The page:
Tag: Rhetoric

The War of Ideas »

Writing popular press pieces, you open yourself up to a lot of criticism. If you write about economic topics, you might as well be waving a red flag in front of a bunch of Spanish bulls. Without a doubt, I’ve received my fair share of critical commentary, been accused of pushing all kinds of agendas and...
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Hackers Stole Data from Whom? An Example of Media Bias »

This story’s headline reports, “Hackers Stole Data From More Than 100,000 Taxpayers, IRS Says.” The headline is wrong. Hackers stole data from the IRS, not from taxpayers. This is an example of the subtle kind of media bias that minimizes government shortcomings, in this case by pointing the finger at taxpayers. This particular headline...
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Progressivism: Rhetoric versus Reality »

Contemporary supporters of an expanded role for government are increasingly moving away from calling themselves liberals and toward referring to themselves Progressives, so it is worth considering what the ideology of Progressivism entails. Progressivism began in the late 1800s as a political movement that advocated expanding the role of government. Before the Progressive era,...
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United States of Fear »

[F]irst of all, let me assert my firm belief that the only thing we have to fear is fear itself—nameless, unreasoning, unjustified terror which paralyzes needed efforts to convert retreat into advance. In every dark hour of our national life a leadership of frankness and vigor has met with that understanding and support of...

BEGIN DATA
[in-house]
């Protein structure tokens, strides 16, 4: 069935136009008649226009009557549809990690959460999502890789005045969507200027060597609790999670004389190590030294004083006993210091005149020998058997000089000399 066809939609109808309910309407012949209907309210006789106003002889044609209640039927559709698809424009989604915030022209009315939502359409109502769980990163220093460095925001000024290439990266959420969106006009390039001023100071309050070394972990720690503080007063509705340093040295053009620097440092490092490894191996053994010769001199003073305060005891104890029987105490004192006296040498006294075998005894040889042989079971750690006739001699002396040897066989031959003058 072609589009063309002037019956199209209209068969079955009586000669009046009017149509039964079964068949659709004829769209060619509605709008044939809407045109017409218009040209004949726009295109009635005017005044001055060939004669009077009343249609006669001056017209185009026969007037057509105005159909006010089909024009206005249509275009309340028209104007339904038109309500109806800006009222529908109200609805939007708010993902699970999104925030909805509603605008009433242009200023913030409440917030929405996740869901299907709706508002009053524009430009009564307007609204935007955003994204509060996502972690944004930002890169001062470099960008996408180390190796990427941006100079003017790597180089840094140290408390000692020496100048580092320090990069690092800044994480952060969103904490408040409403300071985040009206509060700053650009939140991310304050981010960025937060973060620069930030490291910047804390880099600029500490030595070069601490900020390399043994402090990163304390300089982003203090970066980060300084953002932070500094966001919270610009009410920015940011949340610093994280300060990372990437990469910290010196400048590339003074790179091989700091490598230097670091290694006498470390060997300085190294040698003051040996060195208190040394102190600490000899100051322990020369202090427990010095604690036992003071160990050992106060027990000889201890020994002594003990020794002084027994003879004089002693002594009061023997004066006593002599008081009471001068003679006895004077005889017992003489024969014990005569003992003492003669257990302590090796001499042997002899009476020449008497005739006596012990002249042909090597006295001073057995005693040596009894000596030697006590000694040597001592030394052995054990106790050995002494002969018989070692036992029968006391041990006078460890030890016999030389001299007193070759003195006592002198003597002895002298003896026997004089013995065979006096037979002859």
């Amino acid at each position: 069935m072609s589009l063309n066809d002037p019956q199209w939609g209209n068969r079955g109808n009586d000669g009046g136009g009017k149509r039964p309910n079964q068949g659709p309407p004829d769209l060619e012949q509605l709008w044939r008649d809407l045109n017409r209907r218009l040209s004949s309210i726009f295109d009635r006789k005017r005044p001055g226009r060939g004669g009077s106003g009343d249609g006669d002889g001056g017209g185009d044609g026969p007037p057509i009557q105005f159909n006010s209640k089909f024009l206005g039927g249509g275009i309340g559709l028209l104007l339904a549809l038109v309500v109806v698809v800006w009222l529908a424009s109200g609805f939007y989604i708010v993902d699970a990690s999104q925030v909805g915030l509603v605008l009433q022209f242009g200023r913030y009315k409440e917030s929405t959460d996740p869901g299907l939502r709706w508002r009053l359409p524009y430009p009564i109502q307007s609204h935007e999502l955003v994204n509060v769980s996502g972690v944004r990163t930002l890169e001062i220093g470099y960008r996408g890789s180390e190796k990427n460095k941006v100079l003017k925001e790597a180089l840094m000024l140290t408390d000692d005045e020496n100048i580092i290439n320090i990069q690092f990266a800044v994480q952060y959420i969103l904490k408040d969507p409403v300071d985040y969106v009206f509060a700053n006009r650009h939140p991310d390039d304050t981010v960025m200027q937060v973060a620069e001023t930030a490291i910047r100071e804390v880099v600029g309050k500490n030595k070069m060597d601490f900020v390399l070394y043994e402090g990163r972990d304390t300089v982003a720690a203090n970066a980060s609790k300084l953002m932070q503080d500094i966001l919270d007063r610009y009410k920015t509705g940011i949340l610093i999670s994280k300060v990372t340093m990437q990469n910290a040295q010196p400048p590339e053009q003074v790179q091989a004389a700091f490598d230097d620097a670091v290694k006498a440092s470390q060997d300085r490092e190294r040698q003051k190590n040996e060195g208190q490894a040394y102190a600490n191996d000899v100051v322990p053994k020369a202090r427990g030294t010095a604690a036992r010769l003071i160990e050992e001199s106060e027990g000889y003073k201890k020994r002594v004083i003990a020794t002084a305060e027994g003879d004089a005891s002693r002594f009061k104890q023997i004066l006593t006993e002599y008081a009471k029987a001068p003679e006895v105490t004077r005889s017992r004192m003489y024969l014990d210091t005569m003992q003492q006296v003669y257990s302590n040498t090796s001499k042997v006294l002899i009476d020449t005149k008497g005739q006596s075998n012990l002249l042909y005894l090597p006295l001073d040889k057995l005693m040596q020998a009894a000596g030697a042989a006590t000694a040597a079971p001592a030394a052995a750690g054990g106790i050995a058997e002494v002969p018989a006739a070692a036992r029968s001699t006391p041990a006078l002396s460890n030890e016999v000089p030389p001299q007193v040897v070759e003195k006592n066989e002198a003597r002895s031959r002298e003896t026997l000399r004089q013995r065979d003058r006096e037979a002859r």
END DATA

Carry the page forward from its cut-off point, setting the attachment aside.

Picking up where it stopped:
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Are the Ruling Elites in China Now More Pro-market than the Ruling Elites in the USA? »

The current issue of the Cato Policy Report (January/February 2015) contains a short article about a book by Zhang Weiying called The Logic of the Market: An Insider’s View of Chinese Economic Reform, which was originally published in Chinese (and said to be a best-seller in China in that form) and was recently translated into English....
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Politics Is Not Just Spy versus Spy; It’s also Slogan versus Slogan »

For as long as political and ideological movements have sought to engage large followings, they have embraced slogans and catch phrases that give pithy expression to their views, aversions, and objectives. Slogans are dangerous in that they substitute rote declarations for serious thought, yet they may sometimes serve a purpose even for thoughtful people...
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